Río Hato was also the first combat target for the US Air Force F-117 Nighthawk stealth fighter during Operation Just Cause. On 19 December 1989, a flight of eight F-117s lifted off from Tonopah Test Range Airport, Nevada. Their target was a large open field beside barracks housing two companies of troops belonging to Battalion 2000, an elite unit known to be fiercely loyal to Panamanian dictator Manuel Noriega. The plan was for the aircraft to drop two large 2,000-pound Mark 84 bombs, colloquially known as "the Hammer" (whose bombs, described as "the world's largest stun grenades", had a lethal radius of 400 feet and were capable of blowing out eardrums half a mile away), close enough to the buildings to stun the sleeping soldiers so that they could not respond to the nearby nighttime parachute landings by the 2nd Ranger Battalion and elements of the 3rd Battalion. The explosion of the bombs at a designated point of impact just 50 yards from the barracks would do just that, and fused to detonate after they had penetrated a few feet of earth, they would not cause many casualties.

Unfortunately, the fog of war was in the air. It also appears that, although the Pentagon brass understood the F-117A's accuracy, they did not fully understand what situation exactly the F-117A was suited for. As the two F-117As approached their target, the wind changed direction. Moreover, a last-minute change in the attack plan and confused communications resulted in the first pilot dropping his bomb where the second was to strike. The other pilot, thinking the attack had reverted to the original plan, dropped his bomb 325 yards wide.

International airport[edit]

In 2011 the government of Panama gave the order to proceed with a project to rebuild the airport. The restoration work will include the rehabilitation of the runway and airport terminal and construction of a tunnel for the Pan-American Highway, which previously crossed the runway. The $53.2 million project was awarded through a public bidding process. The project will be supervised by the Ministry of Public Works (MOP) and the Civil Aviation Authority (CAA) and is expected to last 14 months. President Ricardo Martinelli said the new Scarlett Martínez Airport at Río Hato will bring benefits and opportunities for area residents. The airport would allow Panama City’s Tocumen International Airport to accept more flights for business and connecting flights in an effort to secure Panama’s position as a hub for business and commercial activity in the region. It will serve to boost tourism along the Pacific beaches of Panama, where several beach resorts and condo developments are located. President Martinelli confirmed that the airport will be used by charter companies from the United States, Canada, and Europe. In May 2013, it was indicated that the new airport was expected to open in September of that year.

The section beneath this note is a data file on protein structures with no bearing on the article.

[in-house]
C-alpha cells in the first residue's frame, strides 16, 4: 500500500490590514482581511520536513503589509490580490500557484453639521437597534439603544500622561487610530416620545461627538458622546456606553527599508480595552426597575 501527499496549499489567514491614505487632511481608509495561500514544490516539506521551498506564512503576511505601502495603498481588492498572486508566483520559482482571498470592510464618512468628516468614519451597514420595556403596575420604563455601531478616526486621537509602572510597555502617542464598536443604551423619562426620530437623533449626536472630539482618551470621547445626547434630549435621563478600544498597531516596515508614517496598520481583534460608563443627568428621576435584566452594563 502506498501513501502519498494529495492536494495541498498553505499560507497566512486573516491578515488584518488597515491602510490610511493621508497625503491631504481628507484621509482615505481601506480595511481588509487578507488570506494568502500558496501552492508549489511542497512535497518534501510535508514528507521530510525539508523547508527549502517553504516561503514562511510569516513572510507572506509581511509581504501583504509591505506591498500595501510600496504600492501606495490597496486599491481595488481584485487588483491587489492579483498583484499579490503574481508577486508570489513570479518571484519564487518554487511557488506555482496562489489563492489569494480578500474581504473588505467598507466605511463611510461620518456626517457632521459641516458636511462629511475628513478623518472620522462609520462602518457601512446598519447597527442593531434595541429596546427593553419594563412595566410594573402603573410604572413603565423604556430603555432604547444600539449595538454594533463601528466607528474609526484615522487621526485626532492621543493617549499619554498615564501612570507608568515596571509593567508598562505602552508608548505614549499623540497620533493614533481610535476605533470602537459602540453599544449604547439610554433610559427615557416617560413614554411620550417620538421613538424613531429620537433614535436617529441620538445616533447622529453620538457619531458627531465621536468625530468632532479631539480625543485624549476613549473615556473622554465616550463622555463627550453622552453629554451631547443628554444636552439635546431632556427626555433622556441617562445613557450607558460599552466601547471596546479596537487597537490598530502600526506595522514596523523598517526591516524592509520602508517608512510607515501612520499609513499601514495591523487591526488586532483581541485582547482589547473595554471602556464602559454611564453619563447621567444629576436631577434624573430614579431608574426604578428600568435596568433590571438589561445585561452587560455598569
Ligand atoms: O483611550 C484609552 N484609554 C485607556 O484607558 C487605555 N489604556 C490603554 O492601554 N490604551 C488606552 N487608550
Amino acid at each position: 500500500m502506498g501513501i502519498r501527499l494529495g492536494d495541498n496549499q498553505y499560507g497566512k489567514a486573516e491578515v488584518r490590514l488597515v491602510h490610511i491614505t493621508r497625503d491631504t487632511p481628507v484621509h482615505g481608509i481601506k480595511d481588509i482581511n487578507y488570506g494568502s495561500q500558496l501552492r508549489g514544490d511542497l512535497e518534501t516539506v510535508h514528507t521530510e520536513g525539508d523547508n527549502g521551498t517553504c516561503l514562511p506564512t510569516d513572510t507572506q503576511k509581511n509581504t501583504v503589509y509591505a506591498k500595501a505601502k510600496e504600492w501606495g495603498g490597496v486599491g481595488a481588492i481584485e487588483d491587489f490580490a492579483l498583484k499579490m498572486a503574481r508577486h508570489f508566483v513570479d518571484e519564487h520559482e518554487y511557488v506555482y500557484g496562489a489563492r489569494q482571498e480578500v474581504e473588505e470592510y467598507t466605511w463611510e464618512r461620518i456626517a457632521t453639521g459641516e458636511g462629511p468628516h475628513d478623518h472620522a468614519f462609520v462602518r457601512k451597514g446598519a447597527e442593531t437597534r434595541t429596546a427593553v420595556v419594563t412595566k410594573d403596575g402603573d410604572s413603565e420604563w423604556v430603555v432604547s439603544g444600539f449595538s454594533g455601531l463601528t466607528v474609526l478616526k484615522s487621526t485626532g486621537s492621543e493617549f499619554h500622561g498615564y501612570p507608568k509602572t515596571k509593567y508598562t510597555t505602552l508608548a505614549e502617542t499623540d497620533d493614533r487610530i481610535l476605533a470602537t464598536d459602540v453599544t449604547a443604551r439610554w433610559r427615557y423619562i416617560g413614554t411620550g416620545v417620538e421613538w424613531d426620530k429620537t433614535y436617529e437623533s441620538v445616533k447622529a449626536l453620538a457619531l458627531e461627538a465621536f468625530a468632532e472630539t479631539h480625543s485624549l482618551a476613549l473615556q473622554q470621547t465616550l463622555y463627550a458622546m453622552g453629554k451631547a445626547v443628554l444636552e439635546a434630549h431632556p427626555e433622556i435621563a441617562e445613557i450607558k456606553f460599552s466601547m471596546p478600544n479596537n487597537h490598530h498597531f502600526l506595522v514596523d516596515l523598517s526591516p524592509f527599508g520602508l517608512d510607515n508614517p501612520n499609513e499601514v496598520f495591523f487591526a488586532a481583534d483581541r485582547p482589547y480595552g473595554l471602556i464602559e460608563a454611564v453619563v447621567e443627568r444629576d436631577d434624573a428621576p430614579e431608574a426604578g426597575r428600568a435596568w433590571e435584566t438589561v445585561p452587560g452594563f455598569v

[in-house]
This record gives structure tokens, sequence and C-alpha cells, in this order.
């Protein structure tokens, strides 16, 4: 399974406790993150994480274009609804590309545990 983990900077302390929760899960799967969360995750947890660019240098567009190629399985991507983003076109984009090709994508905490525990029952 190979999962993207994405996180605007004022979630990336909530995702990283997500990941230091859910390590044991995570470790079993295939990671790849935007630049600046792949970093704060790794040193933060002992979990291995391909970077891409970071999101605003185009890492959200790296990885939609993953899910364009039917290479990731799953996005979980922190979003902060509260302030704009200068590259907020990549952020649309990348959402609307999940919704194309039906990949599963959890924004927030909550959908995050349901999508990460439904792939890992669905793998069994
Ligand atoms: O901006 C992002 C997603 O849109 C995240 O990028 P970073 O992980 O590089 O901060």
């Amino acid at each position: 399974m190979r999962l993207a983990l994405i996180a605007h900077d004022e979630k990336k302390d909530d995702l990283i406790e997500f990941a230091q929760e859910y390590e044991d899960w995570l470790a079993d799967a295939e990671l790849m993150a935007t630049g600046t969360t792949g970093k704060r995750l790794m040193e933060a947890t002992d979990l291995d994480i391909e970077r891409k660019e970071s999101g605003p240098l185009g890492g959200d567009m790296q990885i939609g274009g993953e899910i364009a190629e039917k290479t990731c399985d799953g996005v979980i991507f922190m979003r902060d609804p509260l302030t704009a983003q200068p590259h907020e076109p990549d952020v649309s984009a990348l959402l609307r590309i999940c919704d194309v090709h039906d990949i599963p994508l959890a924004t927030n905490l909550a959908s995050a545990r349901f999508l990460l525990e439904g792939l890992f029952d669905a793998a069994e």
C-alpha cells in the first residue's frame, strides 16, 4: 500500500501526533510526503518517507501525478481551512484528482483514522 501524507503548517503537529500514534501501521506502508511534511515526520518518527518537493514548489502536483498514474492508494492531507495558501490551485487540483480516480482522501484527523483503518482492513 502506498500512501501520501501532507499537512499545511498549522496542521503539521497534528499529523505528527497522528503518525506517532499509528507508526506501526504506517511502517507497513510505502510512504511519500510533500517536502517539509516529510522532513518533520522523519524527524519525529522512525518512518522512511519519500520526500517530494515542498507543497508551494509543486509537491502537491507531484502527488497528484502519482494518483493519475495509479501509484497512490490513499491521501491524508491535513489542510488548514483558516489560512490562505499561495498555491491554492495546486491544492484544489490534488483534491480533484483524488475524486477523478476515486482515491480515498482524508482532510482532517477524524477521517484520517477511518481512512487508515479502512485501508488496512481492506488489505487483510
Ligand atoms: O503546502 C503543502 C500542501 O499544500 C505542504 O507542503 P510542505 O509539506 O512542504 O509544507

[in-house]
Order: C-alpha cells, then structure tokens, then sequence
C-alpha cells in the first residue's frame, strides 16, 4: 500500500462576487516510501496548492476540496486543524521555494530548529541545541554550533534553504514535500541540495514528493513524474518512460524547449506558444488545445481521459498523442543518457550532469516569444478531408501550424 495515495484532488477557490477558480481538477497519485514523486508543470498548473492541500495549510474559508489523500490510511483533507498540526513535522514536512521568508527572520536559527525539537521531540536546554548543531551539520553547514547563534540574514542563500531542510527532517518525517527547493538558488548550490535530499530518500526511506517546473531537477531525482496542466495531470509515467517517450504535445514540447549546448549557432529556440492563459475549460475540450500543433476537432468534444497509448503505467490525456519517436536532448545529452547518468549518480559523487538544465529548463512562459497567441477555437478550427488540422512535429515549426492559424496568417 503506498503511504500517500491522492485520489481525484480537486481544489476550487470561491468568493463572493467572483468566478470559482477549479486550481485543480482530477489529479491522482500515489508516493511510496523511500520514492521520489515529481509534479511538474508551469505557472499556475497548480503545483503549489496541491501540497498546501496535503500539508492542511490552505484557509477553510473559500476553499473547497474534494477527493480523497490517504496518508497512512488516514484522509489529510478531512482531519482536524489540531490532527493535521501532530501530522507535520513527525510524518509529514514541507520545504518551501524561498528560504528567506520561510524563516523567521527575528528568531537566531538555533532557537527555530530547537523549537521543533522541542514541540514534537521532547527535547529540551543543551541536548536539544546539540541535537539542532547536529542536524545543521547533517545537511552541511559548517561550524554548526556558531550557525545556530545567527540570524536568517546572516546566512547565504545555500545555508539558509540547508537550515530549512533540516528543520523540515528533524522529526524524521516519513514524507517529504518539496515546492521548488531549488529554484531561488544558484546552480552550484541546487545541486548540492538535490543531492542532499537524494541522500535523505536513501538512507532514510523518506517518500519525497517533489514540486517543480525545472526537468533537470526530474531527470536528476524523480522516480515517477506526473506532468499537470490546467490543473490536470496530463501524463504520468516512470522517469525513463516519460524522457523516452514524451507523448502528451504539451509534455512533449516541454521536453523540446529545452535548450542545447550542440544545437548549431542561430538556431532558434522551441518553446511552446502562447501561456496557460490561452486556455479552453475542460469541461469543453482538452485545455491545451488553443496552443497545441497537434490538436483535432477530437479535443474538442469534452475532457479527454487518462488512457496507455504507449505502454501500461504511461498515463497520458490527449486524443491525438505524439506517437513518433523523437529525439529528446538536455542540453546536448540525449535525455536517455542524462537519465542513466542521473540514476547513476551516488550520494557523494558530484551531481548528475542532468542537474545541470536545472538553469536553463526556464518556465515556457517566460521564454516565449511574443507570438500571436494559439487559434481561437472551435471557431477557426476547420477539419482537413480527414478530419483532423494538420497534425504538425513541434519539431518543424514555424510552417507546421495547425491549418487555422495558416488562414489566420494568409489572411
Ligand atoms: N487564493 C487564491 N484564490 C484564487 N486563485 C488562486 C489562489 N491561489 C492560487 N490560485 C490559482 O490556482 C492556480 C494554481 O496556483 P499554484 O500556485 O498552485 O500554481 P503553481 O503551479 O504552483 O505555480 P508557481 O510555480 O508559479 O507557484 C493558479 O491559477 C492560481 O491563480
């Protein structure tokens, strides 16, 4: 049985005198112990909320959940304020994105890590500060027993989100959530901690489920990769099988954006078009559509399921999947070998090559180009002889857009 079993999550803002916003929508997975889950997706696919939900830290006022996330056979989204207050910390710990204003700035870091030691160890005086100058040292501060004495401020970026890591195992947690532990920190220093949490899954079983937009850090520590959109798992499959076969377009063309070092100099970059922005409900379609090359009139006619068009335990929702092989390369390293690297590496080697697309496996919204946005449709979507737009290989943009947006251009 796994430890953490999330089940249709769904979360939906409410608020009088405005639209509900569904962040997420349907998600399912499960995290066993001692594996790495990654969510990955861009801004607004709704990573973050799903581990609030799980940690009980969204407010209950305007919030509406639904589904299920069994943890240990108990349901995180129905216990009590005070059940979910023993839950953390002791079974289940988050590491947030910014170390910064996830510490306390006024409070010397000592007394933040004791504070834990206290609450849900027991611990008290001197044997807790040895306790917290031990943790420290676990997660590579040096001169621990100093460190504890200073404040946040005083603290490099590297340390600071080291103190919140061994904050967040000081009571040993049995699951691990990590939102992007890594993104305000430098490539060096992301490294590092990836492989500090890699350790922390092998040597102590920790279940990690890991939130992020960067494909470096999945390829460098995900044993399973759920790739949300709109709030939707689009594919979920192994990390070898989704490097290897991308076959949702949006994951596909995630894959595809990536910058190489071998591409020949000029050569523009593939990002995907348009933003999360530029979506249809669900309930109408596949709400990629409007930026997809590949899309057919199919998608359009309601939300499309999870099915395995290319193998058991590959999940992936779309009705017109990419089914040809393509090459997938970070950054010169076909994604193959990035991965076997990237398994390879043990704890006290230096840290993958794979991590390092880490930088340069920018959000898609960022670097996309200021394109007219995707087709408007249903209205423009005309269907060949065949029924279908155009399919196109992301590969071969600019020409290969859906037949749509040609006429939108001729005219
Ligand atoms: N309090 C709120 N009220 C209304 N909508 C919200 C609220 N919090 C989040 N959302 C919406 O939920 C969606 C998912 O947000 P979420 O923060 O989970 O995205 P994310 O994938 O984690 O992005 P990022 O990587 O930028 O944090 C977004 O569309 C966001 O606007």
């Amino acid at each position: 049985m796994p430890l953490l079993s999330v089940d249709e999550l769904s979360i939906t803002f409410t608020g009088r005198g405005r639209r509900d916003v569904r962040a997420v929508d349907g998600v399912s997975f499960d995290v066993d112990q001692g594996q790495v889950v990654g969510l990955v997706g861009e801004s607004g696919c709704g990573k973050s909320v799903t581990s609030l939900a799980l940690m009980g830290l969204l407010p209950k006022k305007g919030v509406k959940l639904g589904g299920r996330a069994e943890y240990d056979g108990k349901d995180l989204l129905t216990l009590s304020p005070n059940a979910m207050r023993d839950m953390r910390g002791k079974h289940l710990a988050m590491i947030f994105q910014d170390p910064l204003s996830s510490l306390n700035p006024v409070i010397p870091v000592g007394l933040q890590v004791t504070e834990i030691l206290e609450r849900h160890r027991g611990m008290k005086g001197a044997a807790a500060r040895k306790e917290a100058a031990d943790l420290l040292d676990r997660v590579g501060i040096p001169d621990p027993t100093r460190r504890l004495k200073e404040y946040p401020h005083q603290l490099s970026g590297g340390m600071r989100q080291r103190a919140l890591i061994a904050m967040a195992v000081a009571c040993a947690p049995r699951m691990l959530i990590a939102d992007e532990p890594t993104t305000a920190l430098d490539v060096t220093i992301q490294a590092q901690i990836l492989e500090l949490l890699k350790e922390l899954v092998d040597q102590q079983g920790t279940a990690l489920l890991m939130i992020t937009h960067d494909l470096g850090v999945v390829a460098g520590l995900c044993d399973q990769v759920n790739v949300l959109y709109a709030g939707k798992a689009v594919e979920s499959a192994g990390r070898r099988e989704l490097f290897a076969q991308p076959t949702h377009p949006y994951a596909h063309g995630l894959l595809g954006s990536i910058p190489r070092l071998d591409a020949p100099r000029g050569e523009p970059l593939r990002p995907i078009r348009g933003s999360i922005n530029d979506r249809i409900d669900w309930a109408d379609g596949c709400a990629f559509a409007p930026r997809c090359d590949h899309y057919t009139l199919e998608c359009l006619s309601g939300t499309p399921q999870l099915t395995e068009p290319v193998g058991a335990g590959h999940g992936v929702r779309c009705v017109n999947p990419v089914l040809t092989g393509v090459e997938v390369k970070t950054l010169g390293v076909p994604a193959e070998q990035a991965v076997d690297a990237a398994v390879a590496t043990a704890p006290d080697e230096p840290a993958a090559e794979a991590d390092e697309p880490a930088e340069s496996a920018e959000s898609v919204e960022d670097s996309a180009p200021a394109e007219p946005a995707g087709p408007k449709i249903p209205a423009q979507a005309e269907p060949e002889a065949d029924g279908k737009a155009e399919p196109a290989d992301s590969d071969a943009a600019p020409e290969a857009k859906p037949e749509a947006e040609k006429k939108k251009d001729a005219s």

The airport was officially opened by President Martinelli on 13 November 2013.

Airlines Destinations
Arrendamientos Aereos Charter: Panama City-Albrook
Air Panama Charter: Panama City-Albrook
Air Transat Montreal-Trudeau, Toronto-Pearson
Sunwing Airlines Toronto-Pearson
Seasonal: Bagotville, Montreal-Trudeau, Quebec City

References[edit]

  1. ^ Airport information for MPSM at Great Circle Mapper. Source: DAFIF (effective October 2006).
  2. ^ soldier

 This article incorporates public domain material from the Air Force Historical Research Agency website http://www.afhra.af.mil/.